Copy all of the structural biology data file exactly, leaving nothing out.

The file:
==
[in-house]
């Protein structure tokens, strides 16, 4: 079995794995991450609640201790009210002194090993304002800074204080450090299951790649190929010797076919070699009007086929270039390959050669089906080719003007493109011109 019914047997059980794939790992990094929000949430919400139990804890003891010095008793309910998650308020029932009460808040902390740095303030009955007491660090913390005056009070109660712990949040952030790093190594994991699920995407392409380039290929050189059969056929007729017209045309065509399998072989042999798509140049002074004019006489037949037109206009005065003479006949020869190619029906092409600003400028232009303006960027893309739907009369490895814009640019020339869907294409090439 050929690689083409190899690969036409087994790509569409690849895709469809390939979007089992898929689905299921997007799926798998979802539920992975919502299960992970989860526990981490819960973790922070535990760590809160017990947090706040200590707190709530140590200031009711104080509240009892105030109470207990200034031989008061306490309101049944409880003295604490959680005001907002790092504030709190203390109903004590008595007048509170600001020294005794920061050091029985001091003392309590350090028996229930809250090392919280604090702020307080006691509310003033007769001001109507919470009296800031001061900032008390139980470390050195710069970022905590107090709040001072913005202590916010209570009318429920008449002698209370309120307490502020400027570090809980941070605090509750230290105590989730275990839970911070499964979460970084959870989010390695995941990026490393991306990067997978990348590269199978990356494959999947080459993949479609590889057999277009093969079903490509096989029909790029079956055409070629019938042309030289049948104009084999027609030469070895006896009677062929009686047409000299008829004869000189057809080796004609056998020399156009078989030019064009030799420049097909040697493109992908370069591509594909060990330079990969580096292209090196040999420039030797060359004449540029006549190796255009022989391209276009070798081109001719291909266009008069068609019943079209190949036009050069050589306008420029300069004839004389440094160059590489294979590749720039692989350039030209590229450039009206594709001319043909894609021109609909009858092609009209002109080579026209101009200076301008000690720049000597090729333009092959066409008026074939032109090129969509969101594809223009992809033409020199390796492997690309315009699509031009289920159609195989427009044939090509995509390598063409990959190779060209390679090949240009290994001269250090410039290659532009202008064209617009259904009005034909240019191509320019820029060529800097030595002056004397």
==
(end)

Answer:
[in-house]
């Protein structure tokens, strides 16, 4: 079995794995991450609640201790009210002194090993304002800074204080450090299951790649190929010797076919070699009007086929270039390959050669089906080719003007493109011109 019914047997059980794939790992990094929000949430919400139990804890003891010095008793309910998650308020029932009460808040902390740095303030009955007491660090913390005056009070109660712990949040952030790093190594994991699920995407392409380039290929050189059969056929007729017209045309065509399998072989042999798509140049002074004019006489037949037109206009005065003479006949020869190619029906092409600003400028232009303006960027893309739907009369490895814009640019020339869907294409090439 050929690689083409190899690969036409087994790509569409690849895709469809390939979007089992898929689905299921997007799926798998979802539920992975919502299960992970989860526990981490819960973790922070535990760590809160017990947090706040200590707190709530140590200031009711104080509240009892105030109470207990200034031989008061306490309101049944409880003295604490959680005001907002790092504030709190203390109903004590008595007048509170600001020294005794920061050091029985001091003392309590350090028996229930809250090392919280604090702020307080006691509310003033007769001001109507919470009296800031001061900032008390139980470390050195710069970022905590107090709040001072913005202590916010209570009318429920008449002698209370309120307490502020400027570090809980941070605090509750230290105590989730275990839970911070499964979460970084959870989010390695995941990026490393991306990067997978990348590269199978990356494959999947080459993949479609590889057999277009093969079903490509096989029909790029079956055409070629019938042309030289049948104009084999027609030469070895006896009677062929009686047409000299008829004869000189057809080796004609056998020399156009078989030019064009030799420049097909040697493109992908370069591509594909060990330079990969580096292209090196040999420039030797060359004449540029006549190796255009022989391209276009070798081109001719291909266009008069068609019943079209190949036009050069050589306008420029300069004839004389440094160059590489294979590749720039692989350039030209590229450039009206594709001319043909894609021109609909009858092609009209002109080579026209101009200076301008000690720049000597090729333009092959066409008026074939032109090129969509969101594809223009992809033409020199390796492997690309315009699509031009289920159609195989427009044939090509995509390598063409990959190779060209390679090949240009290994001269250090410039290659532009202008064209617009259904009005034909240019191509320019820029060529800097030595002056004397």